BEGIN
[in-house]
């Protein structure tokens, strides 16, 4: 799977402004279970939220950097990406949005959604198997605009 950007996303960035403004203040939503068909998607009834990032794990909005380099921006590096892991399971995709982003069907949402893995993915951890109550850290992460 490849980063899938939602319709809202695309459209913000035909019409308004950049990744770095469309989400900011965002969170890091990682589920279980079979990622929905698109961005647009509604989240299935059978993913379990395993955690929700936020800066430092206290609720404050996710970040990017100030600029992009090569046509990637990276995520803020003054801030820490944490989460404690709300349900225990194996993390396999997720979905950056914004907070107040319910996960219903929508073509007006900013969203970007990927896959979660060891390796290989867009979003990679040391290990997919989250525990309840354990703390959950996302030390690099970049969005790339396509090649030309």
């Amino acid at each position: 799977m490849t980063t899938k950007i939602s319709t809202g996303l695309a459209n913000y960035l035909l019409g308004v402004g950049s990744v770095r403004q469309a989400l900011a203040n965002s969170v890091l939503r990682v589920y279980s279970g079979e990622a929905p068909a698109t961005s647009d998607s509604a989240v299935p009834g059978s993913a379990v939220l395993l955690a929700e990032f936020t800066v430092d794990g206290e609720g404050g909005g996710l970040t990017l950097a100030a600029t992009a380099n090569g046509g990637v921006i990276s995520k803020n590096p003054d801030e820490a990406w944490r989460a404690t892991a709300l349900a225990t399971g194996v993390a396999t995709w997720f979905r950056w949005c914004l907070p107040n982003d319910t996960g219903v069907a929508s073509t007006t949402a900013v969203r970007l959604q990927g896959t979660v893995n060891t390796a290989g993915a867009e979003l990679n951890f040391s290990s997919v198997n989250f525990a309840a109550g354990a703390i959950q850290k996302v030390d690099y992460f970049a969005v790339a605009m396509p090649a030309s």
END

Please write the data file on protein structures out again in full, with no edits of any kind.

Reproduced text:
[in-house]
């Protein structure tokens, strides 16, 4: 799977402004279970939220950097990406949005959604198997605009 950007996303960035403004203040939503068909998607009834990032794990909005380099921006590096892991399971995709982003069907949402893995993915951890109550850290992460 490849980063899938939602319709809202695309459209913000035909019409308004950049990744770095469309989400900011965002969170890091990682589920279980079979990622929905698109961005647009509604989240299935059978993913379990395993955690929700936020800066430092206290609720404050996710970040990017100030600029992009090569046509990637990276995520803020003054801030820490944490989460404690709300349900225990194996993390396999997720979905950056914004907070107040319910996960219903929508073509007006900013969203970007990927896959979660060891390796290989867009979003990679040391290990997919989250525990309840354990703390959950996302030390690099970049969005790339396509090649030309």
């Amino acid at each position: 799977m490849t980063t899938k950007i939602s319709t809202g996303l695309a459209n913000y960035l035909l019409g308004v402004g950049s990744v770095r403004q469309a989400l900011a203040n965002s969170v890091l939503r990682v589920y279980s279970g079979e990622a929905p068909a698109t961005s647009d998607s509604a989240v299935p009834g059978s993913a379990v939220l395993l955690a929700e990032f936020t800066v430092d794990g206290e609720g404050g909005g996710l970040t990017l950097a100030a600029t992009a380099n090569g046509g990637v921006i990276s995520k803020n590096p003054d801030e820490a990406w944490r989460a404690t892991a709300l349900a225990t399971g194996v993390a396999t995709w997720f979905r950056w949005c914004l907070p107040n982003d319910t996960g219903v069907a929508s073509t007006t949402a900013v969203r970007l959604q990927g896959t979660v893995n060891t390796a290989g993915a867009e979003l990679n951890f040391s290990s997919v198997n989250f525990a309840a109550g354990a703390i959950q850290k996302v030390d690099y992460f970049a969005v790339a605009m396509p090649a030309s």